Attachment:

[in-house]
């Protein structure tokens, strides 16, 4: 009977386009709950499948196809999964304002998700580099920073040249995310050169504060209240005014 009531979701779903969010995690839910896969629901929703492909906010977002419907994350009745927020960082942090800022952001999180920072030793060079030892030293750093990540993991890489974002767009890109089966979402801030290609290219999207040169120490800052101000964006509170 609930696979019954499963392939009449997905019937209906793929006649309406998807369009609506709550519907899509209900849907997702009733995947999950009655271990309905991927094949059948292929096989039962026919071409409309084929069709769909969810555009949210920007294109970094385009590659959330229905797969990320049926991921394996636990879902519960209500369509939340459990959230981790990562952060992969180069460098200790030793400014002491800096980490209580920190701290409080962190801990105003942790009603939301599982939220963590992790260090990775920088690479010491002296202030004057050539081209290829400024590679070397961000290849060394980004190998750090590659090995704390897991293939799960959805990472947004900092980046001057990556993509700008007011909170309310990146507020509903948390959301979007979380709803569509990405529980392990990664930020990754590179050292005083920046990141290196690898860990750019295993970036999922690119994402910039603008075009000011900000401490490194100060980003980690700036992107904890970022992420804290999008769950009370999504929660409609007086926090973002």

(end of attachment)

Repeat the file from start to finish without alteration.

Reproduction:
[in-house]
């Protein structure tokens, strides 16, 4: 009977386009709950499948196809999964304002998700580099920073040249995310050169504060209240005014 009531979701779903969010995690839910896969629901929703492909906010977002419907994350009745927020960082942090800022952001999180920072030793060079030892030293750093990540993991890489974002767009890109089966979402801030290609290219999207040169120490800052101000964006509170 609930696979019954499963392939009449997905019937209906793929006649309406998807369009609506709550519907899509209900849907997702009733995947999950009655271990309905991927094949059948292929096989039962026919071409409309084929069709769909969810555009949210920007294109970094385009590659959330229905797969990320049926991921394996636990879902519960209500369509939340459990959230981790990562952060992969180069460098200790030793400014002491800096980490209580920190701290409080962190801990105003942790009603939301599982939220963590992790260090990775920088690479010491002296202030004057050539081209290829400024590679070397961000290849060394980004190998750090590659090995704390897991293939799960959805990472947004900092980046001057990556993509700008007011909170309310990146507020509903948390959301979007979380709803569509990405529980392990990664930020990754590179050292005083920046990141290196690898860990750019295993970036999922690119994402910039603008075009000011900000401490490194100060980003980690700036992107904890970022992420804290999008769950009370999504929660409609007086926090973002």